2015-05-20 / Features

Clock Tower Building Wins Landmark Designation

By Liz Goff
The city Landmarks Preservation Commission (LPC) last week voted unanimously to approve landmark status for the Long Island City “Clock Tower” building ((Manhattan Bank Building,) ending a year-long battle by preservationists to save the iconic, 83-year-old building from demolition or architectural redesign.

The 14-story Manhattan Bank Building served as home of the Queens Chamber of Commerce for more than a decade and featured a ground floor, hand painted mural commissioned by the Long Island Savings Bank, that depicted the history of Queens County The building at 29-27 Bridge Plaza North was the tallest building in Queens until the 51-story Citicorp Tower was completed in 1990.

Generations of straphangers and tourists were welcomed to Queens County by an illuminated clock that stands in a tower at the top of the building. Straphangers depended on the accuracy of the clock as they made their way to and from work in Manhattan, while news chopper pilots broadcast regular time and traffic updaters from “the clock at the Queens Plaza transportation hub.”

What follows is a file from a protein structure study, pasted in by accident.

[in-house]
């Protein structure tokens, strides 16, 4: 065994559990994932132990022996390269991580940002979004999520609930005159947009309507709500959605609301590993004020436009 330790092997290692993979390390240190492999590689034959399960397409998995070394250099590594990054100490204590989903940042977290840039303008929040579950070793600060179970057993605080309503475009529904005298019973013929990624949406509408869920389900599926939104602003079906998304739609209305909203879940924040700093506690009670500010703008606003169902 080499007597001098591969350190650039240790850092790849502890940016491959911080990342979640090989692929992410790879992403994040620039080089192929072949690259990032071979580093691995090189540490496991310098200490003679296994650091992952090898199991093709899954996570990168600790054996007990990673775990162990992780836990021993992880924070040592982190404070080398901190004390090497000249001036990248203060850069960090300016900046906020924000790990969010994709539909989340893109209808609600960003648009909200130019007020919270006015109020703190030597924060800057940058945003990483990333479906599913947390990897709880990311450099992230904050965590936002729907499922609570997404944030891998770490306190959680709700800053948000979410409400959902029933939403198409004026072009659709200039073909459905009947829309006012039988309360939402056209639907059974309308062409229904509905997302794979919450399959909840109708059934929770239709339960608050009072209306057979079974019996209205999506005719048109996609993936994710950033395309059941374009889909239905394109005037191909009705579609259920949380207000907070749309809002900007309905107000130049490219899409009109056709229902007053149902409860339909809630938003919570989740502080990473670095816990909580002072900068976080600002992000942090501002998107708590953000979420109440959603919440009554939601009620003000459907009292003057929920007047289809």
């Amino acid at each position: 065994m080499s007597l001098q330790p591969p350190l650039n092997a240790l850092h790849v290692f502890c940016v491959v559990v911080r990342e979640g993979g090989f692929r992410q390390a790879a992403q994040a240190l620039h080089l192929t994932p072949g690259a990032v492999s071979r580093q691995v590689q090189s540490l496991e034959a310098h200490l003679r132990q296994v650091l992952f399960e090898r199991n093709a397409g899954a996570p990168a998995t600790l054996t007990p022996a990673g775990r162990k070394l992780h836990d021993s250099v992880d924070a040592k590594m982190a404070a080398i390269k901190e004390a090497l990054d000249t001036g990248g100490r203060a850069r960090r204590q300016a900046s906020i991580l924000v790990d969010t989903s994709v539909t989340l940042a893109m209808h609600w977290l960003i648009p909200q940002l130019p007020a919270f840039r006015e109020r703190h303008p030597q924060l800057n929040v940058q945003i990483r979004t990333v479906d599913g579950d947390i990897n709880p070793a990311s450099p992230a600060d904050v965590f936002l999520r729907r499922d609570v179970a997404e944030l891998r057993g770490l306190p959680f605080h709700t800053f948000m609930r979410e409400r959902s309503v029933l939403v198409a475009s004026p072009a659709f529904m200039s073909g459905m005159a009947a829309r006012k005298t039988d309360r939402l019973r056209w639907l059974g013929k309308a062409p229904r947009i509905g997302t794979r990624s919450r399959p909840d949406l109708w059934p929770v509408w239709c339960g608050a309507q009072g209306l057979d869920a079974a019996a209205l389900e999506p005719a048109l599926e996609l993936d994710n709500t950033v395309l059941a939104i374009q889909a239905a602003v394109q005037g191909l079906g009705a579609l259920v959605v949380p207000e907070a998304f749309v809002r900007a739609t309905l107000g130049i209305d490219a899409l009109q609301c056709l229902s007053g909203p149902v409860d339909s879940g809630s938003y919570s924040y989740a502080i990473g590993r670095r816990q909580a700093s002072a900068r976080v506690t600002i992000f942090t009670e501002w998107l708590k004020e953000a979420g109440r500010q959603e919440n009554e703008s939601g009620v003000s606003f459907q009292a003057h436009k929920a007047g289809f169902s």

Property Masters Group purchased the building in the fall of 2014 and notified tenants weeks later that their leases would not be renewed after May 31.

Property Masters Group and partner The Hakim Group, recently released plans for development of a 77-story mixed-use skyscraper and public playground on land adjacent to the Manhattan Bank Building, adding a new urgency to the efforts of preservationists who sought the landmark designation.

“For nearly a century, the Queens Clock Tower building has been one of Long Island City’s most recognizable structures, greeting hundreds of thousands of commuters as they enter the borough,” LPC chairwoman Meenakshi Srinivasan said. “The commission is proud to recognize this iconic building, which represents a significant period of development in Long Island City.”

Property Masters Group and The Hakim Group said recently that they are planning to renovate the interior of the Manhattan Bank Building for use as a Tech Center. The developers had not indicated any plans to demolish or redesign any portion of the building exterior.

The landmark designation became effective immediately after the LDC vote.


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